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Urea

Admittedly, urea is not the sexiest ingredient at first glance given its origin. Not to put you off this skincare star, but, well … it is basically a “waste” product, with its name hinting towards what type of human waste. But fear not—the urea found in our skincare products is artificially produced and not taken from anyone’s urine, and it is completely odorless and hygienically pure! And urea really is a fantastic ingredient especially for those suffering from not just dehydration but also dryness and flaky skin issues.

Unlike hyaluronic acid, which is purely a humectant, urea has the added benefit of also being an emollient, so it can help to smooth and soften dry, cracked skin. This is why pharmacy brands such as Avène or La-Roche Posay often add urea to their sensitive skincare ranges, especially those that also target eczema-prone, atopic skin types. Urea also happens to be one of the components of our skin’s Natural Moisturizing Factors (often shortened to NMF), a group of substances that naturally occur in the skin and help maintain its moisture levels.

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Honey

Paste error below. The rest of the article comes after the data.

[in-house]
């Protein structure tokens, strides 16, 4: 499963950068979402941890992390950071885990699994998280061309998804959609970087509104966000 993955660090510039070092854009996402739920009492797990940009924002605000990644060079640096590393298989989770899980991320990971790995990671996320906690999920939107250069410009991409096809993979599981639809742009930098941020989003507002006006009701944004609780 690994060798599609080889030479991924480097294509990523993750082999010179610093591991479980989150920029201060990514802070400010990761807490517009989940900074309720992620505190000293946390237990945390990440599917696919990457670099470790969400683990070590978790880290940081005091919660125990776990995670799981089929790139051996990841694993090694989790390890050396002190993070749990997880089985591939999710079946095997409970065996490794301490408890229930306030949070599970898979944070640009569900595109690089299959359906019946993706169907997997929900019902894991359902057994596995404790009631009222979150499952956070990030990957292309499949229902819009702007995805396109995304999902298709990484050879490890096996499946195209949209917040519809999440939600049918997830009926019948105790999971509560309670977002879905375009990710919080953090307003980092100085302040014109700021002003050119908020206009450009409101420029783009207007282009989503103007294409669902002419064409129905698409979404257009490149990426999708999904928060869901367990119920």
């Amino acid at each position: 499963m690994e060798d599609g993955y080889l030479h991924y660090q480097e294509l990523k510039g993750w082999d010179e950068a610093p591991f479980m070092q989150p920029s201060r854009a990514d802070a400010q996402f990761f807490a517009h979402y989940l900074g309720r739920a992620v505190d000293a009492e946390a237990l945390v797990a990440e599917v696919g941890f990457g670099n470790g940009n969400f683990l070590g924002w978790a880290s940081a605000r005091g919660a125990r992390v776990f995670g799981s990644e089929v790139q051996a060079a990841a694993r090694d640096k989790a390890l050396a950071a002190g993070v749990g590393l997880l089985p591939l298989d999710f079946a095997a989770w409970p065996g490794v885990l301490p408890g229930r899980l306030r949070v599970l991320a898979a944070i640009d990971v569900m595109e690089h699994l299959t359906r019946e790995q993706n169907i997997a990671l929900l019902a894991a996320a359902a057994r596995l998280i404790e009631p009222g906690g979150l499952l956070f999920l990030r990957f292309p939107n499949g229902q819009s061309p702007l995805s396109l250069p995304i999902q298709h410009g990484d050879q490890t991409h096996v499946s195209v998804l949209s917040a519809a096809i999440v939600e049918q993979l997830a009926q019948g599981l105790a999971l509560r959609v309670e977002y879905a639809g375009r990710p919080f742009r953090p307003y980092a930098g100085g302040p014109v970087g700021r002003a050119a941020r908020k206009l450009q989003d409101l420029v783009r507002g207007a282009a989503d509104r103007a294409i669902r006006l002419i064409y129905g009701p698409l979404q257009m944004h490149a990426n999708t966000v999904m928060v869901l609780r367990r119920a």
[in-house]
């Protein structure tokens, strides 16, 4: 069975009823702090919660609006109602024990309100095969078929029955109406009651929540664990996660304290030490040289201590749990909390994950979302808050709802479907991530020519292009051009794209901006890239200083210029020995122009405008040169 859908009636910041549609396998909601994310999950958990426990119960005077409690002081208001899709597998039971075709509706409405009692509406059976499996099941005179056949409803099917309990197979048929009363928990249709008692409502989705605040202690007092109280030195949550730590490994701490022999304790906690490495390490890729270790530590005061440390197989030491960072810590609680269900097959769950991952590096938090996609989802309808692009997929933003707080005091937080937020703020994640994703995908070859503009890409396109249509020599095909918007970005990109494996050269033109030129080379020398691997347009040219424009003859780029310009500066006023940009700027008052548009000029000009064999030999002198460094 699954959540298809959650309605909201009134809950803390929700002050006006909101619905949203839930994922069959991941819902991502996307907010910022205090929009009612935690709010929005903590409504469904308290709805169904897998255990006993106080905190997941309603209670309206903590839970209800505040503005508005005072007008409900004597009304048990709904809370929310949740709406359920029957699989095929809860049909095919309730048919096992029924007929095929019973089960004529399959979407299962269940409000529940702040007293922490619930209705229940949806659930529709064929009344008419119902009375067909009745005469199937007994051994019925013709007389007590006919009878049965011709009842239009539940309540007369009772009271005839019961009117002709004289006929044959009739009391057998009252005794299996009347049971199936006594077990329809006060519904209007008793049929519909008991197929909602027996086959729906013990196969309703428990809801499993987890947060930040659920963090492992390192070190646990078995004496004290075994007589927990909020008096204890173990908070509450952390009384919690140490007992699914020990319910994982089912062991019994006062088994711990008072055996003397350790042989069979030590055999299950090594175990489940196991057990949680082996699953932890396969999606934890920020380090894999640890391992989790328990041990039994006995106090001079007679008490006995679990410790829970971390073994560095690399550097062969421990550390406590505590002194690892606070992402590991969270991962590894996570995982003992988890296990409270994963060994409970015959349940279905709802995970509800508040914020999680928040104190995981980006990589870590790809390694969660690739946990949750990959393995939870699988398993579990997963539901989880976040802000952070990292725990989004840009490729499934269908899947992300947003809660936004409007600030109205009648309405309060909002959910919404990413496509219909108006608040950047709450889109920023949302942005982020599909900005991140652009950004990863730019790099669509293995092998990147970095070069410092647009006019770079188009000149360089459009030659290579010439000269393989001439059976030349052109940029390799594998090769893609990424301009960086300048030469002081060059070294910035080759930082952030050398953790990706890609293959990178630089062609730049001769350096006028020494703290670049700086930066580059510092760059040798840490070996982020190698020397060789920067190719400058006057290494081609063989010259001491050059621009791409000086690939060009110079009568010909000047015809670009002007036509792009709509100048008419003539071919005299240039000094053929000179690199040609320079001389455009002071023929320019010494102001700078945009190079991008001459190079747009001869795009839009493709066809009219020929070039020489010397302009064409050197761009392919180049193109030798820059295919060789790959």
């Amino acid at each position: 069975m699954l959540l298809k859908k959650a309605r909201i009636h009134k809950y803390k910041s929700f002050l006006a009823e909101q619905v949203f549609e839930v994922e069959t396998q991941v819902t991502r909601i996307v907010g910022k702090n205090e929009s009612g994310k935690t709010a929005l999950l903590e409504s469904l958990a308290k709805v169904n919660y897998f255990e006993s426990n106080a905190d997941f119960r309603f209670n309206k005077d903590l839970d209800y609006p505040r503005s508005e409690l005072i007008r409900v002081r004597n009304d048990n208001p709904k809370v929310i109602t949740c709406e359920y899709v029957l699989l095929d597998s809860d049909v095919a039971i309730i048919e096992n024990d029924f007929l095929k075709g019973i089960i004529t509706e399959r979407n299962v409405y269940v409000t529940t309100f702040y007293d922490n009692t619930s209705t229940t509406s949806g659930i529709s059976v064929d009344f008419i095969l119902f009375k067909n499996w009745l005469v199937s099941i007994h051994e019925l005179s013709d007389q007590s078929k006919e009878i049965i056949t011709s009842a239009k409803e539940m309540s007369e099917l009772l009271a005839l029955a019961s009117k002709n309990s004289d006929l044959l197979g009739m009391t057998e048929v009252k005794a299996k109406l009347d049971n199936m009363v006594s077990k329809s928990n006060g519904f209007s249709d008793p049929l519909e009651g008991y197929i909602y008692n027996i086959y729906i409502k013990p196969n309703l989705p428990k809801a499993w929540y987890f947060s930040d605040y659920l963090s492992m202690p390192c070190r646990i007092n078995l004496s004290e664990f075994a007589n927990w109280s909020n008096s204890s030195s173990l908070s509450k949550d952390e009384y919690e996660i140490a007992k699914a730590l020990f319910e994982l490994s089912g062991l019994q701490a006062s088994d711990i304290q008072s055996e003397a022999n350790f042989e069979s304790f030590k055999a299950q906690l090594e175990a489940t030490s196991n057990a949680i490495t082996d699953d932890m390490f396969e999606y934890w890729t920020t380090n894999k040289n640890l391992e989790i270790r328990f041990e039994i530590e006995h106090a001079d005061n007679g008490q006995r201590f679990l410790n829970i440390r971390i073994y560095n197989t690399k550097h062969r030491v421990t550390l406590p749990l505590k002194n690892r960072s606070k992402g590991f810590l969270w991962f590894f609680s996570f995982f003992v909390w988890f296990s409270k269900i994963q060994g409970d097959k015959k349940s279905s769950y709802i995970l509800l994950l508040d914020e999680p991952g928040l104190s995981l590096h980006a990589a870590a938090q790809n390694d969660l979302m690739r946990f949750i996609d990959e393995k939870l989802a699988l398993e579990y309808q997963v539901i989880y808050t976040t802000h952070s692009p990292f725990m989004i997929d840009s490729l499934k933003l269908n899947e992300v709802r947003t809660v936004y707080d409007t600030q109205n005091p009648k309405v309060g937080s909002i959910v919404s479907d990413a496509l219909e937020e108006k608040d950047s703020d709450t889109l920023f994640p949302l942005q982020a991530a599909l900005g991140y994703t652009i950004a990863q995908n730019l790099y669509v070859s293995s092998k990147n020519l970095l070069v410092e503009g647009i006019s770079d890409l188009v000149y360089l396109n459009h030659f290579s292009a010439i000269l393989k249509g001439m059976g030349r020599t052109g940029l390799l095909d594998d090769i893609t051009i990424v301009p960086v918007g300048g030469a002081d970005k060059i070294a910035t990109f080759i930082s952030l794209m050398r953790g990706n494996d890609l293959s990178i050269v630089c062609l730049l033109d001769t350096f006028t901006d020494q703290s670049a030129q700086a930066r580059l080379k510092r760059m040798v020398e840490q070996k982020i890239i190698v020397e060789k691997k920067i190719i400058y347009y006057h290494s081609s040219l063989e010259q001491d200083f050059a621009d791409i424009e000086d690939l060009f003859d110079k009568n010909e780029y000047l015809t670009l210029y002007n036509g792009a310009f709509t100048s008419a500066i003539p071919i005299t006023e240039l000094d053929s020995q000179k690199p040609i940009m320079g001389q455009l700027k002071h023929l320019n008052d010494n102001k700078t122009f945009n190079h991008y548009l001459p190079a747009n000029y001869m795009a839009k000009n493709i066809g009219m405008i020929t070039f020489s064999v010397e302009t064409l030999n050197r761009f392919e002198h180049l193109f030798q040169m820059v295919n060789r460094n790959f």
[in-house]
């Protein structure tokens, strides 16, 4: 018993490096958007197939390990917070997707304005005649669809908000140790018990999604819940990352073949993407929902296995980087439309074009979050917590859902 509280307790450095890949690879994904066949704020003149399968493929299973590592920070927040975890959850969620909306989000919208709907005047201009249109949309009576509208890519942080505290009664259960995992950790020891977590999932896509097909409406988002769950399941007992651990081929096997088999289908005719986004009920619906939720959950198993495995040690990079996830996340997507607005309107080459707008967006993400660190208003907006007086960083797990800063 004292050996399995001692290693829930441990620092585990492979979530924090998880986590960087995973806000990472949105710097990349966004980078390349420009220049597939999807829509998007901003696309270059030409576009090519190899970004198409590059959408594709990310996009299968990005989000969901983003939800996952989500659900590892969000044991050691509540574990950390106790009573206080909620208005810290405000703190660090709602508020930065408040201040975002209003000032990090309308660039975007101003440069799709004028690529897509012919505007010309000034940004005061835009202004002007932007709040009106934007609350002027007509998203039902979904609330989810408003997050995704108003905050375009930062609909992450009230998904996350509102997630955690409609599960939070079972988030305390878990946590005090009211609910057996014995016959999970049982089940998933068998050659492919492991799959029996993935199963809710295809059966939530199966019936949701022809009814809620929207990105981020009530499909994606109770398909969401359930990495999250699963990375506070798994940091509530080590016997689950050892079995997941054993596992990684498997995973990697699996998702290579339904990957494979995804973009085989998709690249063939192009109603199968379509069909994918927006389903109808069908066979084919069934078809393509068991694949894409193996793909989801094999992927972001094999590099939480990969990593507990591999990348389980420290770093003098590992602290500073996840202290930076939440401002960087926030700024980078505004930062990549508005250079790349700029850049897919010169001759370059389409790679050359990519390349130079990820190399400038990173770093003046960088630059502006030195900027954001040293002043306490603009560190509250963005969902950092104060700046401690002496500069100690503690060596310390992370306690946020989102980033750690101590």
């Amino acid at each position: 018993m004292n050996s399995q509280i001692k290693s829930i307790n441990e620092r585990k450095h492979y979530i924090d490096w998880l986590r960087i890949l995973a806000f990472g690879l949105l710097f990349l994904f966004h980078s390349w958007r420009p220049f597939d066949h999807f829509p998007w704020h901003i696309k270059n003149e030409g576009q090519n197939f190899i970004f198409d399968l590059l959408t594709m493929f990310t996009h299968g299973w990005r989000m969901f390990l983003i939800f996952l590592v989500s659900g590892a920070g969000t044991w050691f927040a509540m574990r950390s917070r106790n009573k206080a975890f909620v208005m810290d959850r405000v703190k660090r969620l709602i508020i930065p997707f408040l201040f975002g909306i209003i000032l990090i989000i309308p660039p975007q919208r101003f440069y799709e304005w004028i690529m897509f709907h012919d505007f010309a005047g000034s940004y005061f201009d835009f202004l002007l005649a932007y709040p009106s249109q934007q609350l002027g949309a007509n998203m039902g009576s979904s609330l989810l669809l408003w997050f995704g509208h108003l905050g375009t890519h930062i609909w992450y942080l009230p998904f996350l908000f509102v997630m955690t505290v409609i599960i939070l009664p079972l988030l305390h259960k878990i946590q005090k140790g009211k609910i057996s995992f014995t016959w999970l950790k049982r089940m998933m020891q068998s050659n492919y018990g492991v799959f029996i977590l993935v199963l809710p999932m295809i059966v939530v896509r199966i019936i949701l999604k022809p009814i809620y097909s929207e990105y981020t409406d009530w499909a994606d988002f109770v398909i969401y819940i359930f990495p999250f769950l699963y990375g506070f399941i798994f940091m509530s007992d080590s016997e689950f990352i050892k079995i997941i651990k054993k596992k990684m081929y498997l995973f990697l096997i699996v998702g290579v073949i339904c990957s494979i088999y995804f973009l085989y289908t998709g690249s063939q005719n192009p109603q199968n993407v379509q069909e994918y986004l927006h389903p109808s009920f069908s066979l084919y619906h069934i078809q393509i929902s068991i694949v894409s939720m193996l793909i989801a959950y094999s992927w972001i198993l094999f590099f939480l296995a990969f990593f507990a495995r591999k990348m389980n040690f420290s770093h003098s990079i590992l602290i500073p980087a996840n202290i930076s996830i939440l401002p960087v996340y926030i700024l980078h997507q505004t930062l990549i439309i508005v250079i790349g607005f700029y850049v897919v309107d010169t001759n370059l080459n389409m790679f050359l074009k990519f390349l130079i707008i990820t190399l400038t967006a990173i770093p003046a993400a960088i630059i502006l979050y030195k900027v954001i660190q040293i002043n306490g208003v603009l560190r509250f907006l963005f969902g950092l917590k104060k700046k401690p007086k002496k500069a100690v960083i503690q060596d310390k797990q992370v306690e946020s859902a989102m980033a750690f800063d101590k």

We tend to forget about honey as a valuable skincare ingredient, mostly because honey-themed products rarely feature actual honey, instead mostly smelling artificially sweet without offering the true benefits of the raw ingredient. But honey is actually a natural humectant with a ton of added benefits, among them antibacterial plus anti-inflammatory properties that help soothe irritated skin and can promote wound healing.

Look for natural, organic skincare brands such as Farmacy, which has a whole range of honey-themed products that feature a blend of honey sourced from the U.S. Their wash off Honey Potion Renewing Antioxidant Hydration Mask is a cult favorite, offering deep hydration and that dewy glow we all crave after a long winter.

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Snow Mushroom

Snow mushroom, silver ear mushroom, or Tremella fuciformis in fancy Latin has become trendy in Asian skincare lately due to its incredible water-binding abilities, which rival that of hyaluronic acid. A sponge-like, slightly slimy, and jelly-textured fungus, snow mushroom has been a popular cooking ingredient as well as a medicinal remedy throughout China for centuries.

Just like beta glucans, snow mushroom is rich in polysaccharides, those sugar molecules which can both soothe and hydrate the skin. Polysaccharides also happen to be another kind of Natural Moisturizing Factor, so they naturally occur in our skin, just like hyaluronic acid. There is also promising evidence that Tremella fuciformis extract can potentially inhibit melanin, meaning it could be beneficial for treating hyperpigmentation, though more studies are needed to conclusively say if it truly has brightening effects. What is certain is that snow mushroom also contains high amounts of vitamin D, which helps to speed up wound healing, making it an excellent choice for a compromised skin barrier.

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Are you sensitive to HA? What hyaluronic acid alternatives are your faves?